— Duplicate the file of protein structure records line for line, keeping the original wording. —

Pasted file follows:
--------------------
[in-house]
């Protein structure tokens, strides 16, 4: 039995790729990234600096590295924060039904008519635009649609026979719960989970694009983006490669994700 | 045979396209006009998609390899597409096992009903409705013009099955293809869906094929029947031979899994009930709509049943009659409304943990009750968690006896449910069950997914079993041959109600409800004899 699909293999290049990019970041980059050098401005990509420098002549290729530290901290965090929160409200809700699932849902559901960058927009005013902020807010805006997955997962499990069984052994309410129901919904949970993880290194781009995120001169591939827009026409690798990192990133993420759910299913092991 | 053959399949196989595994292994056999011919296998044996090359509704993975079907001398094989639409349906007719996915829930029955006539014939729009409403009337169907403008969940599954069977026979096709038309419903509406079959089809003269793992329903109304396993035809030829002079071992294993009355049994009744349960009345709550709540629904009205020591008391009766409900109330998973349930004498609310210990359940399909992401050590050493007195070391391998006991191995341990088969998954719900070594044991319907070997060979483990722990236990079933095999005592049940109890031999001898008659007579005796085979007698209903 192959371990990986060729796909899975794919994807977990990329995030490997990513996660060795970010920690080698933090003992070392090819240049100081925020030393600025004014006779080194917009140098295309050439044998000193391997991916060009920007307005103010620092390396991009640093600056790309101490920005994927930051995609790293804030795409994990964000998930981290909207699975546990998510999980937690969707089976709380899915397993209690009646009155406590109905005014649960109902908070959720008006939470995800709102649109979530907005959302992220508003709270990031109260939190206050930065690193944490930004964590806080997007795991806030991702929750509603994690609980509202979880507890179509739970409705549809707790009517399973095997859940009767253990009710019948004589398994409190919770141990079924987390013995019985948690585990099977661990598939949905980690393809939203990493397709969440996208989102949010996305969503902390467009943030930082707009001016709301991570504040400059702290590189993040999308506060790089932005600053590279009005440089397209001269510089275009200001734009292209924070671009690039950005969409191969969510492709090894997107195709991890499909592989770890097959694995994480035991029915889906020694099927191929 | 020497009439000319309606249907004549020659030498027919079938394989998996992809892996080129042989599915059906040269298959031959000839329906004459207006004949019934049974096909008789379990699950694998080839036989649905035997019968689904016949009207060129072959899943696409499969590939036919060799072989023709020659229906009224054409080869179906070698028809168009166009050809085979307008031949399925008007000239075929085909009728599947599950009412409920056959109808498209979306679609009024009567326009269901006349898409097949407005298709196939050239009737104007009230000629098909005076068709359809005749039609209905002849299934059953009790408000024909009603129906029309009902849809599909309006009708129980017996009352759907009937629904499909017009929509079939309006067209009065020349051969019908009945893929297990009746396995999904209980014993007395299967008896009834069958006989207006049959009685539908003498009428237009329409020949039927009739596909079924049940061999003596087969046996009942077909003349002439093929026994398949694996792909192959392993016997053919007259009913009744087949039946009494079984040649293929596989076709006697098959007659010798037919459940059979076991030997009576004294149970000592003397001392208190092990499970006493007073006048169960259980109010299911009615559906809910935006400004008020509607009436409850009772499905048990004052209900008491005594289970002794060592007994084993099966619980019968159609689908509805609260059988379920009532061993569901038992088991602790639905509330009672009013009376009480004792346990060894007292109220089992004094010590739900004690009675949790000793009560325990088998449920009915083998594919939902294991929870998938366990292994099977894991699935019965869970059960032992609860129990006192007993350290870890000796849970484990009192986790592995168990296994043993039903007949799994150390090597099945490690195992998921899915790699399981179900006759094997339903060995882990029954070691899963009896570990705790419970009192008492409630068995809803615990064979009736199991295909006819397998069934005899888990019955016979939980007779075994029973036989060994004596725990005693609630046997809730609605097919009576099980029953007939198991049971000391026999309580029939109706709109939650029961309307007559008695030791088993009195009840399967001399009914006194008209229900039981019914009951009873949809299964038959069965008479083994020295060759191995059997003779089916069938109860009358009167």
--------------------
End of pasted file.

[in-house]
């Protein structure tokens, strides 16, 4: 039995790729990234600096590295924060039904008519635009649609026979719960989970694009983006490669994700 | 045979396209006009998609390899597409096992009903409705013009099955293809869906094929029947031979899994009930709509049943009659409304943990009750968690006896449910069950997914079993041959109600409800004899 699909293999290049990019970041980059050098401005990509420098002549290729530290901290965090929160409200809700699932849902559901960058927009005013902020807010805006997955997962499990069984052994309410129901919904949970993880290194781009995120001169591939827009026409690798990192990133993420759910299913092991 | 053959399949196989595994292994056999011919296998044996090359509704993975079907001398094989639409349906007719996915829930029955006539014939729009409403009337169907403008969940599954069977026979096709038309419903509406079959089809003269793992329903109304396993035809030829002079071992294993009355049994009744349960009345709550709540629904009205020591008391009766409900109330998973349930004498609310210990359940399909992401050590050493007195070391391998006991191995341990088969998954719900070594044991319907070997060979483990722990236990079933095999005592049940109890031999001898008659007579005796085979007698209903 192959371990990986060729796909899975794919994807977990990329995030490997990513996660060795970010920690080698933090003992070392090819240049100081925020030393600025004014006779080194917009140098295309050439044998000193391997991916060009920007307005103010620092390396991009640093600056790309101490920005994927930051995609790293804030795409994990964000998930981290909207699975546990998510999980937690969707089976709380899915397993209690009646009155406590109905005014649960109902908070959720008006939470995800709102649109979530907005959302992220508003709270990031109260939190206050930065690193944490930004964590806080997007795991806030991702929750509603994690609980509202979880507890179509739970409705549809707790009517399973095997859940009767253990009710019948004589398994409190919770141990079924987390013995019985948690585990099977661990598939949905980690393809939203990493397709969440996208989102949010996305969503902390467009943030930082707009001016709301991570504040400059702290590189993040999308506060790089932005600053590279009005440089397209001269510089275009200001734009292209924070671009690039950005969409191969969510492709090894997107195709991890499909592989770890097959694995994480035991029915889906020694099927191929 | 020497009439000319309606249907004549020659030498027919079938394989998996992809892996080129042989599915059906040269298959031959000839329906004459207006004949019934049974096909008789379990699950694998080839036989649905035997019968689904016949009207060129072959899943696409499969590939036919060799072989023709020659229906009224054409080869179906070698028809168009166009050809085979307008031949399925008007000239075929085909009728599947599950009412409920056959109808498209979306679609009024009567326009269901006349898409097949407005298709196939050239009737104007009230000629098909005076068709359809005749039609209905002849299934059953009790408000024909009603129906029309009902849809599909309006009708129980017996009352759907009937629904499909017009929509079939309006067209009065020349051969019908009945893929297990009746396995999904209980014993007395299967008896009834069958006989207006049959009685539908003498009428237009329409020949039927009739596909079924049940061999003596087969046996009942077909003349002439093929026994398949694996792909192959392993016997053919007259009913009744087949039946009494079984040649293929596989076709006697098959007659010798037919459940059979076991030997009576004294149970000592003397001392208190092990499970006493007073006048169960259980109010299911009615559906809910935006400004008020509607009436409850009772499905048990004052209900008491005594289970002794060592007994084993099966619980019968159609689908509805609260059988379920009532061993569901038992088991602790639905509330009672009013009376009480004792346990060894007292109220089992004094010590739900004690009675949790000793009560325990088998449920009915083998594919939902294991929870998938366990292994099977894991699935019965869970059960032992609860129990006192007993350290870890000796849970484990009192986790592995168990296994043993039903007949799994150390090597099945490690195992998921899915790699399981179900006759094997339903060995882990029954070691899963009896570990705790419970009192008492409630068995809803615990064979009736199991295909006819397998069934005899888990019955016979939980007779075994029973036989060994004596725990005693609630046997809730609605097919009576099980029953007939198991049971000391026999309580029939109706709109939650029961309307007559008695030791088993009195009840399967001399009914006194008209229900039981019914009951009873949809299964038959069965008479083994020295060759191995059997003779089916069938109860009358009167």